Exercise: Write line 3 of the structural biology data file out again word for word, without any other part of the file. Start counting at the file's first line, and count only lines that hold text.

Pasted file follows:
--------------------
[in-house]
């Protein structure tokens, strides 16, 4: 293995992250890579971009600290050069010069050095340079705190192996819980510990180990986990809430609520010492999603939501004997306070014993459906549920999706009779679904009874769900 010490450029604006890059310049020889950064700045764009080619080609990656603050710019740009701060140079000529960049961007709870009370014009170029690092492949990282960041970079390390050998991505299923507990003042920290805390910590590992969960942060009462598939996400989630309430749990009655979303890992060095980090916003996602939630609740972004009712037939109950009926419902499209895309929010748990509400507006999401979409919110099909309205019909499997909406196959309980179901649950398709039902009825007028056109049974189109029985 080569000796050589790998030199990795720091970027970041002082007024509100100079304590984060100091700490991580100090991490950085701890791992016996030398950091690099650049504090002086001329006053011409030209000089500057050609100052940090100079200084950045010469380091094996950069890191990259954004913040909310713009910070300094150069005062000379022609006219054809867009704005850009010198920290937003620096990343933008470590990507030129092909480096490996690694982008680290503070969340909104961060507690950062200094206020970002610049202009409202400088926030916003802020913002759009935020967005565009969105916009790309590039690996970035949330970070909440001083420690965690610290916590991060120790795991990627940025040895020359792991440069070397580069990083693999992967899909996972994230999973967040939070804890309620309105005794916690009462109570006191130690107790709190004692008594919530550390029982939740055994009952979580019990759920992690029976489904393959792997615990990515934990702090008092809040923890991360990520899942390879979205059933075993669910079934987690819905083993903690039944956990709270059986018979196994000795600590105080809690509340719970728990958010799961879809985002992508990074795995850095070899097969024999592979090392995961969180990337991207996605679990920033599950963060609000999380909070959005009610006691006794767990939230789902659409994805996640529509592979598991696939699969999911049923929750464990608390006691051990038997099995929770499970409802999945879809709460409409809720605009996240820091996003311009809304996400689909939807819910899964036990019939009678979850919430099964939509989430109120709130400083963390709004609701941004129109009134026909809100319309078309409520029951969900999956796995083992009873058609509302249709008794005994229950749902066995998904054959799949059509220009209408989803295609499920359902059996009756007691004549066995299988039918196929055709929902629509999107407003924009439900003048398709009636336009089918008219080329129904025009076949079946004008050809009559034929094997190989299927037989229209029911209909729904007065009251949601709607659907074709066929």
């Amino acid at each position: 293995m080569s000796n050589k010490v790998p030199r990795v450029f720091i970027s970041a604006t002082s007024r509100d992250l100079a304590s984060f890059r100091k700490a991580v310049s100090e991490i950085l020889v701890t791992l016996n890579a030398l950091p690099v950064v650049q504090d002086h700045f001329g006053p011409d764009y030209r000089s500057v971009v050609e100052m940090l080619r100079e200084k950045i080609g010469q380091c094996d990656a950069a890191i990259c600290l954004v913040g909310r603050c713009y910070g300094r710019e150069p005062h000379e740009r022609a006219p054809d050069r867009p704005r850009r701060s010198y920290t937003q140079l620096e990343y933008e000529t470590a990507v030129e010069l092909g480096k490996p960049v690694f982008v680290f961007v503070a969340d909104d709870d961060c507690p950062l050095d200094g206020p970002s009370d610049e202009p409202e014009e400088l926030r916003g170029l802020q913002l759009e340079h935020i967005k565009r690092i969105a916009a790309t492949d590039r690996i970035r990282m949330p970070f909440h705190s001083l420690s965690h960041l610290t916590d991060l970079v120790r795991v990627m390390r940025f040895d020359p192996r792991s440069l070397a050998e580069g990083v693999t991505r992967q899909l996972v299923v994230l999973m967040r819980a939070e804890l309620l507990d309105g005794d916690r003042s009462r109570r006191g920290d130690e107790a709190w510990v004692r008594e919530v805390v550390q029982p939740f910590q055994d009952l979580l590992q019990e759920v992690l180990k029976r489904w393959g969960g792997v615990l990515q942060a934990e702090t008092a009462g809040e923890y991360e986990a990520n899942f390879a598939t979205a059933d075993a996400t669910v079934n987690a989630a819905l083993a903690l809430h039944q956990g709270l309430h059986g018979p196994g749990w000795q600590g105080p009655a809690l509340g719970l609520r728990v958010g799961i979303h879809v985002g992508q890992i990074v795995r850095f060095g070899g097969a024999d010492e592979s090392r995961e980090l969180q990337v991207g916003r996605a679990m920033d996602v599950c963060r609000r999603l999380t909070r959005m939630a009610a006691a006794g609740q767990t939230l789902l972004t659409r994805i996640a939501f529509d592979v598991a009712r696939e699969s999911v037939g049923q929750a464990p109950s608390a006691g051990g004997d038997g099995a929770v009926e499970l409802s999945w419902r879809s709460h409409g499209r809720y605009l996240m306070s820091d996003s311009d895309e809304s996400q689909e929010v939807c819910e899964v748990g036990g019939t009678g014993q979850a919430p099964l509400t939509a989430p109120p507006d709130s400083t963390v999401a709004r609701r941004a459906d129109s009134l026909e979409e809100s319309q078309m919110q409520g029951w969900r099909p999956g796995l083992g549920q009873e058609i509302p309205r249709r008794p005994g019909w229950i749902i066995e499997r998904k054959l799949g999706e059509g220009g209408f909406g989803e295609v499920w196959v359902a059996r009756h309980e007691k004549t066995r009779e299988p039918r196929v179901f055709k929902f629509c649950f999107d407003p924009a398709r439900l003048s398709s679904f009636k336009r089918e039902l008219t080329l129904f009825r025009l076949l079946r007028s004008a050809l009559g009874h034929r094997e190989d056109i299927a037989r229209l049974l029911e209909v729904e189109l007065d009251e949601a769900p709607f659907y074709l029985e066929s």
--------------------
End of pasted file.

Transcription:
């Amino acid at each position: 293995m080569s000796n050589k010490v790998p030199r990795v450029f720091i970027s970041a604006t002082s007024r509100d992250l100079a304590s984060f890059r100091k700490a991580v310049s100090e991490i950085l020889v701890t791992l016996n890579a030398l950091p690099v950064v650049q504090d002086h700045f001329g006053p011409d764009y030209r000089s500057v971009v050609e100052m940090l080619r100079e200084k950045i080609g010469q380091c094996d990656a950069a890191i990259c600290l954004v913040g909310r603050c713009y910070g300094r710019e150069p005062h000379e740009r022609a006219p054809d050069r867009p704005r850009r701060s010198y920290t937003q140079l620096e990343y933008e000529t470590a990507v030129e010069l092909g480096k490996p960049v690694f982008v680290f961007v503070a969340d909104d709870d961060c507690p950062l050095d200094g206020p970002s009370d610049e202009p409202e014009e400088l926030r916003g170029l802020q913002l759009e340079h935020i967005k565009r690092i969105a916009a790309t492949d590039r690996i970035r990282m949330p970070f909440h705190s001083l420690s965690h960041l610290t916590d991060l970079v120790r795991v990627m390390r940025f040895d020359p192996r792991s440069l070397a050998e580069g990083v693999t991505r992967q899909l996972v299923v994230l999973m967040r819980a939070e804890l309620l507990d309105g005794d916690r003042s009462r109570r006191g920290d130690e107790a709190w510990v004692r008594e919530v805390v550390q029982p939740f910590q055994d009952l979580l590992q019990e759920v992690l180990k029976r489904w393959g969960g792997v615990l990515q942060a934990e702090t008092a009462g809040e923890y991360e986990a990520n899942f390879a598939t979205a059933d075993a996400t669910v079934n987690a989630a819905l083993a903690l809430h039944q956990g709270l309430h059986g018979p196994g749990w000795q600590g105080p009655a809690l509340g719970l609520r728990v958010g799961i979303h879809v985002g992508q890992i990074v795995r850095f060095g070899g097969a024999d010492e592979s090392r995961e980090l969180q990337v991207g916003r996605a679990m920033d996602v599950c963060r609000r999603l999380t909070r959005m939630a009610a006691a006794g609740q767990t939230l789902l972004t659409r994805i996640a939501f529509d592979v598991a009712r696939e699969s999911v037939g049923q929750a464990p109950s608390a006691g051990g004997d038997g099995a929770v009926e499970l409802s999945w419902r879809s709460h409409g499209r809720y605009l996240m306070s820091d996003s311009d895309e809304s996400q689909e929010v939807c819910e899964v748990g036990g019939t009678g014993q979850a919430p099964l509400t939509a989430p109120p507006d709130s400083t963390v999401a709004r609701r941004a459906d129109s009134l026909e979409e809100s319309q078309m919110q409520g029951w969900r099909p999956g796995l083992g549920q009873e058609i509302p309205r249709r008794p005994g019909w229950i749902i066995e499997r998904k054959l799949g999706e059509g220009g209408f909406g989803e295609v499920w196959v359902a059996r009756h309980e007691k004549t066995r009779e299988p039918r196929v179901f055709k929902f629509c649950f999107d407003p924009a398709r439900l003048s398709s679904f009636k336009r089918e039902l008219t080329l129904f009825r025009l076949l079946r007028s004008a050809l009559g009874h034929r094997e190989d056109i299927a037989r229209l049974l029911e209909v729904e189109l007065d009251e949601a769900p709607f659907y074709l029985e066929s």